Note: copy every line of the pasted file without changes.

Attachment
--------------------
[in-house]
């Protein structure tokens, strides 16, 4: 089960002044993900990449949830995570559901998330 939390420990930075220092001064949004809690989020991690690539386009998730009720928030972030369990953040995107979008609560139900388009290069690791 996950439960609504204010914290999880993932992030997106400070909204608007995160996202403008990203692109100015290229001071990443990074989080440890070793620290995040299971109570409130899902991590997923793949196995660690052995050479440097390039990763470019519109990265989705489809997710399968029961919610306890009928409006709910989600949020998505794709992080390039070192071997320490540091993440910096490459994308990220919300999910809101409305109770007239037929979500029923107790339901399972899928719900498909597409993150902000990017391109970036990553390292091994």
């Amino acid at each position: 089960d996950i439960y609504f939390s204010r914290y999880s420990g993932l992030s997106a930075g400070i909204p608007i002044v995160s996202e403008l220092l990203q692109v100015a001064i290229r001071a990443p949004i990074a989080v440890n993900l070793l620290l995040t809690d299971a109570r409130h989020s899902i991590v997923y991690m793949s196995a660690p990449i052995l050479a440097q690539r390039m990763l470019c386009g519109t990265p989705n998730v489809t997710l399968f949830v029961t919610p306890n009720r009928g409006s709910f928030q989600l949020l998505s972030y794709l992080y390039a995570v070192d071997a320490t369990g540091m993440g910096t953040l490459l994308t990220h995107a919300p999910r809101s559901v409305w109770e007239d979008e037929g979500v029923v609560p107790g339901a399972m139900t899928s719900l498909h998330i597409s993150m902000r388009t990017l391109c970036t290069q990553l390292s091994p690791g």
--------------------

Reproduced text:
[in-house]
């Protein structure tokens, strides 16, 4: 089960002044993900990449949830995570559901998330 939390420990930075220092001064949004809690989020991690690539386009998730009720928030972030369990953040995107979008609560139900388009290069690791 996950439960609504204010914290999880993932992030997106400070909204608007995160996202403008990203692109100015290229001071990443990074989080440890070793620290995040299971109570409130899902991590997923793949196995660690052995050479440097390039990763470019519109990265989705489809997710399968029961919610306890009928409006709910989600949020998505794709992080390039070192071997320490540091993440910096490459994308990220919300999910809101409305109770007239037929979500029923107790339901399972899928719900498909597409993150902000990017391109970036990553390292091994």
């Amino acid at each position: 089960d996950i439960y609504f939390s204010r914290y999880s420990g993932l992030s997106a930075g400070i909204p608007i002044v995160s996202e403008l220092l990203q692109v100015a001064i290229r001071a990443p949004i990074a989080v440890n993900l070793l620290l995040t809690d299971a109570r409130h989020s899902i991590v997923y991690m793949s196995a660690p990449i052995l050479a440097q690539r390039m990763l470019c386009g519109t990265p989705n998730v489809t997710l399968f949830v029961t919610p306890n009720r009928g409006s709910f928030q989600l949020l998505s972030y794709l992080y390039a995570v070192d071997a320490t369990g540091m993440g910096t953040l490459l994308t990220h995107a919300p999910r809101s559901v409305w109770e007239d979008e037929g979500v029923v609560p107790g339901a399972m139900t899928s719900l498909h998330i597409s993150m902000r388009t990017l391109c970036t290069q990553l390292s091994p690791g």